A short history of ‘disproportionate force’

Originally published in the Canadian Jewish News

By SETH J. FRANTZMAN

Within hours of Israel launching massive air strikes on the Gaza Strip in response to Hamas’ firing of more than 100 rockets at Israel over three days, the international community was already reverting to form in its complaints that Israel was using “disproportionate force.”

On Dec. 27, not long after Israel began striking Hamas police stations and terrorist infrastructure in Gaza, the European Union condemned Israel’s “disproportionate use of force.”

This cycle of terrorism, Israeli reactions and condemnations of “disproportionate force” is common in the Middle East. In July 2006, the United Nations’ chief humanitarian officer, Jan Egeland, complained that Israel had used disproportionate force in Lebanon. On July 13, the European Union also claimed that Israel was using such force. On July 27, the prime minister of Turkey did the same, regarding Gaza. Matti Vanhanen, prime minister of Finland, also said the same thing. In 2004, then-UN secretary general Kofi Annan complained that Israel must stop using “disproportionate force in densely populated areas.”

Israel isn’t the only country that’s been accused of using disproportionate force. During its war with Georgia in 2008,  Russia was also accused by the United States and NATO of using disproportionate force.

Where did this idea that disproportionate force is wrong come from? Do western nations and leaders that complain about such use of force really live up to such preaching in their own countries? What is the history of the use of disproportionate force in war?

One of the problems with the term disproportionate force is that it has no accepted definition in international law or elsewhere. In “Sense and nonsense about disproportionate force,” George Fletcher, a law professor at Columbia University, wrote in 2006 that had Britain bombed Buenos Aires during the Falklands War, “in that context [bombing] would have been unnecessary and, therefore, could not possibly qualify as proportionate.”

However, he notes that whereas criminal law deals with proportionate force in self defence, international law has never dealt with this question. “I know of no case in the international version of shooting escaping looters where a court has affirmed that the use of force was necessary, but not proportionate.”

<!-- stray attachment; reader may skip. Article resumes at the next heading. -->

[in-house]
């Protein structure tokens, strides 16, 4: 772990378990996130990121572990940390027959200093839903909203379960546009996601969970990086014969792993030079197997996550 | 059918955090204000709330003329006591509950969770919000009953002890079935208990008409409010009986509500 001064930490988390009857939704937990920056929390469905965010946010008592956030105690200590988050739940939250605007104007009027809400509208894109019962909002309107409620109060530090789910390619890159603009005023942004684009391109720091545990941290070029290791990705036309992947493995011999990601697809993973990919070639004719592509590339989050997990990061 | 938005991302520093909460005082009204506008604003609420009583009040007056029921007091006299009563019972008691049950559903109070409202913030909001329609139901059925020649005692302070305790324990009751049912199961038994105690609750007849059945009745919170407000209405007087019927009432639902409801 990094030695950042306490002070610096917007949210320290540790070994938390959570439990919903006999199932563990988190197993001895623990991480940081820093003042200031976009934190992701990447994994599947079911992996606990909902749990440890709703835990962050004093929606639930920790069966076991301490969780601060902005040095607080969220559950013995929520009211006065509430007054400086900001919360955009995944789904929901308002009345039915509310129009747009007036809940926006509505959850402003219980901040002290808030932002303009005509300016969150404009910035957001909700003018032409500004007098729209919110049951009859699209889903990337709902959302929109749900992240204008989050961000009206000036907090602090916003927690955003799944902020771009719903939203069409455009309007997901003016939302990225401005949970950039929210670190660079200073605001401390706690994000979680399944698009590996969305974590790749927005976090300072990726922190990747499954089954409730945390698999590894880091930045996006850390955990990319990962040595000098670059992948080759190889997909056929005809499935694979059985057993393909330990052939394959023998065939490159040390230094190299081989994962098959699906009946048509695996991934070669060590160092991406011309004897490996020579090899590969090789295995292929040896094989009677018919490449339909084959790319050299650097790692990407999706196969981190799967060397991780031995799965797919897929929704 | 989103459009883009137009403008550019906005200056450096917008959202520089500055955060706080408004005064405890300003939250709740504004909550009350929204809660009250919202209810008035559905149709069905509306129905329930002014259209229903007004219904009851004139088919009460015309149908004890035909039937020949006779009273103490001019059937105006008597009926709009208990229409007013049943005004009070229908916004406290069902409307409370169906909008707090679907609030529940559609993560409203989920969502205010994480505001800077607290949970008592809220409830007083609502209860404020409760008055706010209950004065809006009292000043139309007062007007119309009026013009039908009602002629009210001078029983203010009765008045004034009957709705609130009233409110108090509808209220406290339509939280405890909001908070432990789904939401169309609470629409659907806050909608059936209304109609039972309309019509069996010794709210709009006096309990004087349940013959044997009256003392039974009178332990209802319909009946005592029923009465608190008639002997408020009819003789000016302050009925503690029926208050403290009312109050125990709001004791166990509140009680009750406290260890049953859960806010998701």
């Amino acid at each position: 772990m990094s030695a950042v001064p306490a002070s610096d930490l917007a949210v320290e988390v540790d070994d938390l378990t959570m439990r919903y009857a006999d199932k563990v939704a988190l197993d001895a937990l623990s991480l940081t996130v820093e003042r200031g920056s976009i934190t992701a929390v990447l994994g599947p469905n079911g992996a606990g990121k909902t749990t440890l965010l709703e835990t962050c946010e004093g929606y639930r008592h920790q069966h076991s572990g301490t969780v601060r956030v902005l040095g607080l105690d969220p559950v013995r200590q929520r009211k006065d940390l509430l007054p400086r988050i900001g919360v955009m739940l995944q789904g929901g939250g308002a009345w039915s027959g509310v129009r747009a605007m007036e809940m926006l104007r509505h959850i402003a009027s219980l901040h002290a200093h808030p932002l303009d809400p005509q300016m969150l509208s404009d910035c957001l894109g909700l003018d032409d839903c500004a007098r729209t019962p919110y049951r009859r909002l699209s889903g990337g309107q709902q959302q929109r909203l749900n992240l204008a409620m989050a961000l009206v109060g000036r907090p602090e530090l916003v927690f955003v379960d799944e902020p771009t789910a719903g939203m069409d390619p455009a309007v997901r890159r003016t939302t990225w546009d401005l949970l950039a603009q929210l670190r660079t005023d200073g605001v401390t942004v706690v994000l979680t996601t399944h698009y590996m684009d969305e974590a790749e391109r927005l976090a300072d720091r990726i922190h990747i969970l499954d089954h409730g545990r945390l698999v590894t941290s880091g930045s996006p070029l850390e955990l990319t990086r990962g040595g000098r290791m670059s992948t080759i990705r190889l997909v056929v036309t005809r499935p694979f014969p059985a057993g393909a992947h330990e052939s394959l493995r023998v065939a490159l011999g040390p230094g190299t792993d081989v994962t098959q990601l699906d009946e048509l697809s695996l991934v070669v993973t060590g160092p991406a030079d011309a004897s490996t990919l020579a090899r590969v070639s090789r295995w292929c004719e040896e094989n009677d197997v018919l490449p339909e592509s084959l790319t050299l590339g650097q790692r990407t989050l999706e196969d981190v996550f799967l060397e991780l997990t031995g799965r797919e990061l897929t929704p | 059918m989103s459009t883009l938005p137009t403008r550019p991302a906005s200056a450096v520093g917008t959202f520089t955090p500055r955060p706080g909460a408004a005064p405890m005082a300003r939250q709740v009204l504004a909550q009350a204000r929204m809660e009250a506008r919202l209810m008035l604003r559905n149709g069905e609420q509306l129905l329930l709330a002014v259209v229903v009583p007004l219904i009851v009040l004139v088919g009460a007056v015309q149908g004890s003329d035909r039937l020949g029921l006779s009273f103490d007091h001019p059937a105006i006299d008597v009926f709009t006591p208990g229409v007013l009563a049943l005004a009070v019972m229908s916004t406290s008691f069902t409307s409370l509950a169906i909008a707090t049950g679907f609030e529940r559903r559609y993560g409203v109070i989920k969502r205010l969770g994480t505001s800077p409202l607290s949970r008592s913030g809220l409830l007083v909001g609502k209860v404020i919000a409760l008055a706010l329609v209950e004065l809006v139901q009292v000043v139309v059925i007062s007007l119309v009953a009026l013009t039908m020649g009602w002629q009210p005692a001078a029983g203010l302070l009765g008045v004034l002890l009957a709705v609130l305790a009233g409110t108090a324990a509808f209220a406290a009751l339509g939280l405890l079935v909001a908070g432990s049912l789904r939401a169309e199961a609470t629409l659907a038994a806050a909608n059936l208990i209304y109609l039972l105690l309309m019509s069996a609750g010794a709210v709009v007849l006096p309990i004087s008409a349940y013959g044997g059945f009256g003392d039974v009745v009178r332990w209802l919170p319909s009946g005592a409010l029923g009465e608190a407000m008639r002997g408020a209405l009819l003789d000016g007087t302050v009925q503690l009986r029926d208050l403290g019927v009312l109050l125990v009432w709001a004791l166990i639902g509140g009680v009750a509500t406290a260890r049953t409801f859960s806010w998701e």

In response to Washington’s condemnation of Russia’s use of force last year in Georgia, Dmitry Rogozin, Russia’s ambassador to NATO, said that “the use of force to defend one’s compatriots is traditionally regarded as a form of self defence,” and he claimed that NATO and the United States had used disproportionate force in Bosnia, Iraq and Afghanistan.

But this brings us no closer to what constitutes disproportionate force or if it should even be considered wrong. Proportionate force, in theory, should be proportional to the threat. Thus, shooting unarmed thieves by a civilian is considered wrong. Police are accused from time to time of using too much force when taking down criminals.

But no one claims that directly proportionate force should be used by civilians or the authorities. Thieves don’t need to be punished by having people steal from them. Rapists aren’t raped. Hostage-takers don’t have their families taken hostage. No one would logically think that Hamas’ rocket fire from Gaza should be countered with equally indiscriminate rocket and mortar fire by Israel.

The history of warfare shows that it has never been fought in a proportionate manner. Winning wars requires not being proportional. Consider World War II. The American army at the end of the war numbered some nine million men under arms. The United States was churning out more planes and tanks in a month in 1944 than the Germans were making in a year. The Soviets massed some 20,000 tanks before the battle of Berlin in 1945.

Other examples:during the first Gulf War, the Americans used disproportionate air power to crush the Iraqi army. In the NATO campaign in Kosovo in 1999, NATO employed more than 1,000 planes against a Serbia that had virtually no air force. When Gen. Ulysses S. Grant brought the full might of the Federal army to bear on the U.S. South in 1864, his soldiers outnumbered Confederate fighters by two to one, and more in almost all battles.

Hardly proportionate.

But it’s in law enforcement that we see the greatest use of disproportionate, but necessary, force. One criminal with a handgun can result in the arrival of dozens, if not hundreds, of officers to a crime scene. In a 1997 North Hollywood shootout, two armed bank robbers shooting at police resulted in the arrival of 300 law enforcement officers, 13 of whom were eventually wounded by the robbers.

Disproportionate force is the way crime is prevented and criminals are brought to justice. It’s also the way wars are ended. All the great causes of history, such as the abolition of slavery or the desegregation of the American South, were brought about by the use of disproportionate force. (In the latter example, the U.S. National Guard was used to secure rights for black Americans.) Nazism would not have been defeated had the Allies relied on proportionate force. Proportionate force is a recipe for unending war and the endless victimization of civilians at the hands of terrorist aggressors. Fighting crime – as with terror and Nazism – requires disproportionate force.

Seth Frantzman is doing his doctorate in at the Hebrew University of Jerusalem. His articles have appeared in the Jerusalem Post, Middle East Quarterly and the Tucson Weekly. He lives in Jerusalem.

– See more at: http://www.cjnews.com/node/82520#sthash.VPboipmy.dpuf

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